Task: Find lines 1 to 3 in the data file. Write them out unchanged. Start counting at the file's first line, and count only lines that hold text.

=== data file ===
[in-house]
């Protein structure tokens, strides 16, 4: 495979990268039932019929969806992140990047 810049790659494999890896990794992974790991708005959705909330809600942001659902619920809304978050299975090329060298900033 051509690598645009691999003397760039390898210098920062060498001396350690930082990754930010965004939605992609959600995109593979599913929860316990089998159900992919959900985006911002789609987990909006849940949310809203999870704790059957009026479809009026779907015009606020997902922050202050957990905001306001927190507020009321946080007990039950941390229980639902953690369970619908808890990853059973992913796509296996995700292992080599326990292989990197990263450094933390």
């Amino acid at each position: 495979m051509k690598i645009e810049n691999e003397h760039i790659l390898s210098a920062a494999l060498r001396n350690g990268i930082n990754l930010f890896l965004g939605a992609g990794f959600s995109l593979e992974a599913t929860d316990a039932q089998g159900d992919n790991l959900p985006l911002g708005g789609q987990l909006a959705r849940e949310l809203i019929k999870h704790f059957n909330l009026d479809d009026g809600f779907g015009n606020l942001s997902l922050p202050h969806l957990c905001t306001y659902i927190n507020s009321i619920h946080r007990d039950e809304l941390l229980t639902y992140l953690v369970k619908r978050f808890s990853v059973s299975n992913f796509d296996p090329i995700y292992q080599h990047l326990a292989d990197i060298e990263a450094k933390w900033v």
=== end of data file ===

[in-house]
């Protein structure tokens, strides 16, 4: 495979990268039932019929969806992140990047 810049790659494999890896990794992974790991708005959705909330809600942001659902619920809304978050299975090329060298900033 051509690598645009691999003397760039390898210098920062060498001396350690930082990754930010965004939605992609959600995109593979599913929860316990089998159900992919959900985006911002789609987990909006849940949310809203999870704790059957009026479809009026779907015009606020997902922050202050957990905001306001927190507020009321946080007990039950941390229980639902953690369970619908808890990853059973992913796509296996995700292992080599326990292989990197990263450094933390």
């Amino acid at each position: 495979m051509k690598i645009e810049n691999e003397h760039i790659l390898s210098a920062a494999l060498r001396n350690g990268i930082n990754l930010f890896l965004g939605a992609g990794f959600s995109l593979e992974a599913t929860d316990a039932q089998g159900d992919n790991l959900p985006l911002g708005g789609q987990l909006a959705r849940e949310l809203i019929k999870h704790f059957n909330l009026d479809d009026g809600f779907g015009n606020l942001s997902l922050p202050h969806l957990c905001t306001y659902i927190n507020s009321i619920h946080r007990d039950e809304l941390l229980t639902y992140l953690v369970k619908r978050f808890s990853v059973s299975n992913f796509d296996p090329i995700y292992q080599h990047l326990a292989d990197i060298e990263a450094k933390w900033v």